Veterans’ disability compensation provides tax-free compensation to former United States military members who suffer from a disability which can be linked to their active duty service.
To receive these benefits, the first step is to file a claim with VA either online or through the mail. Before filing a veteran disability claim, it is necessary to understand the claims process and how VA will evaluate your case in order to give your application the best chance of approval.
Although attorneys do not typically assist veterans with their initial application for veterans, under the Appeals Modernization Act they may now be involved with Supplemental Claims as well as with appeals. In any case, we hope that this information is helpful to you in filing a claim with VA for disability compensation.
The veterans’ disability compensation program provides monthly benefits to veterans who suffer from a disability which can be linked to some event, injury, illness, or exposure which happened on active duty. The event from service may be a physical condition that clearly began in service, such as blindness or a fracture, a disease that developed many years following service, or mental health symptoms such as PTSD or severe anxiety.
In addition to showing that you suffer from a current disability which can be linked to some incident in service, VA requires that you show veteran status for the purposes of VA compensation. This means you may need to show that you meet some minimum service requirement, depending on the time frame that you were on active duty, and that you received a discharge from service that was other than Dishonorable.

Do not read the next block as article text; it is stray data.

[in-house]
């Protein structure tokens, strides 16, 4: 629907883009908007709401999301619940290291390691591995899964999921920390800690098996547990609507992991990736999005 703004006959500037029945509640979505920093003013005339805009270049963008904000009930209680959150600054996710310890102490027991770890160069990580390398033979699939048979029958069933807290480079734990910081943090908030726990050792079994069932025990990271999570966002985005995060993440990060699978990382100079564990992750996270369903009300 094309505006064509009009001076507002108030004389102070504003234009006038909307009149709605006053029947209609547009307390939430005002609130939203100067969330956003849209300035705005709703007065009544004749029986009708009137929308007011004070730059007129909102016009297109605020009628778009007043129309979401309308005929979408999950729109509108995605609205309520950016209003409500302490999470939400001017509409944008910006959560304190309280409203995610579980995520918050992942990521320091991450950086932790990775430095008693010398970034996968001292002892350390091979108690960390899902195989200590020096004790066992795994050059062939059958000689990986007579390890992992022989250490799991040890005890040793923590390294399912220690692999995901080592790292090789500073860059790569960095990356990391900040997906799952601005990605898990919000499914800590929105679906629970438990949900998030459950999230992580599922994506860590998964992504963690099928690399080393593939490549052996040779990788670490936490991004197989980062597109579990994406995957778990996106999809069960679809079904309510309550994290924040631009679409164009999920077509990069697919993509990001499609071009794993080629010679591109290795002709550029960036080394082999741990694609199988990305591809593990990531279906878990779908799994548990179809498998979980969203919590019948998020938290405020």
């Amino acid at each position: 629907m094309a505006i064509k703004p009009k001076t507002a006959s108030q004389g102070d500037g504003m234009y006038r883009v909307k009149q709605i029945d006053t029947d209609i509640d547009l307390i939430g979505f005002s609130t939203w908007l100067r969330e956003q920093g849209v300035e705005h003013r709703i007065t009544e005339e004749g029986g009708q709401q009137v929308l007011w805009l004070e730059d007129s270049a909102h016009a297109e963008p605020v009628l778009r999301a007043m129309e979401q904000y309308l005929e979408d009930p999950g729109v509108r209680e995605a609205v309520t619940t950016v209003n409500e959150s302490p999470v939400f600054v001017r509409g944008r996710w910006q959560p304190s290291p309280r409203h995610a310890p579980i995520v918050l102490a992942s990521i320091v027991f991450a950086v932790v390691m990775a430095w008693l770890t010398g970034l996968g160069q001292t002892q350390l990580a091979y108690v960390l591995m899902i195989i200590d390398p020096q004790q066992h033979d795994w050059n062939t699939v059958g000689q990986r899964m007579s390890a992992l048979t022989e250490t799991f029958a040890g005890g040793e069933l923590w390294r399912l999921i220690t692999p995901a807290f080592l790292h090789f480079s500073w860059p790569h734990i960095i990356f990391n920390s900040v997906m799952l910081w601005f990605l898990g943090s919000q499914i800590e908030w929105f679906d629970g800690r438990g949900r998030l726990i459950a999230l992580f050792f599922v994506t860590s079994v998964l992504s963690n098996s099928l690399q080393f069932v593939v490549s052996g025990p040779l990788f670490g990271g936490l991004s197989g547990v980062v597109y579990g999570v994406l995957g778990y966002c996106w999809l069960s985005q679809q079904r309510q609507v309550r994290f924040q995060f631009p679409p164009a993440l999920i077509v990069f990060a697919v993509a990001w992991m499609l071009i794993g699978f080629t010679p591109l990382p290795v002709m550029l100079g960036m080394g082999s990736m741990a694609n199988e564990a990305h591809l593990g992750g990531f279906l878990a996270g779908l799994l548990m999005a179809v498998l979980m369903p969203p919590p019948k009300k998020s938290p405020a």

The VA offers applicants a variety of methods through which to file a claim, the most efficient of which is online through their eBenefits portal. Claimants also have the option to file a claim through the mail using VA Form 21-526EZ, or by visiting with someone at their local VA Regional Office. The application requires detailed and accurate information about the applicant, their time in the military, their medical conditions, and their dependents.
In order to show that you meet VA’s definition of veteran status, a copy of your DD-214 is usually enough. A discharge other than Dishonorable is required, and sometimes a minimum service requirement must be met.
Next, you should include information regarding the disability or disabilities for which you are seeking entitlement to service connection. Providing copies of your medical records or informing VA where they can obtain them is key in filing a veteran disability claim. If you have been treated at a VA Medical Center or other VA medical facility, simply identifying the name and dates you were treated will allow VA to associate those records with your file.
Finally, applicants should be sure to include information about how their disability is related to their active duty military service. Although it is not necessary to obtain a medical nexus opinion for every condition, you should at least provide VA with some basic information as to why you feel there is a connection to service for each condition you claim.
Filing a veteran disability claim for benefits can be confusing and frustrating. The rules concerning who qualifies for these benefits are complex, and the amount of evidence required for a successful application or appeal can be daunting.
In the past, VA did not allow attorneys to be involved until the appeal process had already been initiated. The Appeals Modernization Act has updated VA’s rules concerning legal representation, and VA-accredited attorneys can now help in more ways than before. Although you must still file your initial claim without legal assistance, VetLaw’s experienced team is now able to assist you with both appeals of all VA decisions as well as in filing a Supplemental Claim, no matter how long it has been since you first applied for benefits. Contact us today for a free case review.
Please fill out the form below, or give us a call, and we will get back to you as soon as possible. The more detail you can provide, the better we can determine if we can help you. (And even if we can’t take your case, we will do our best to offer other options, and point you in the best direction we can!)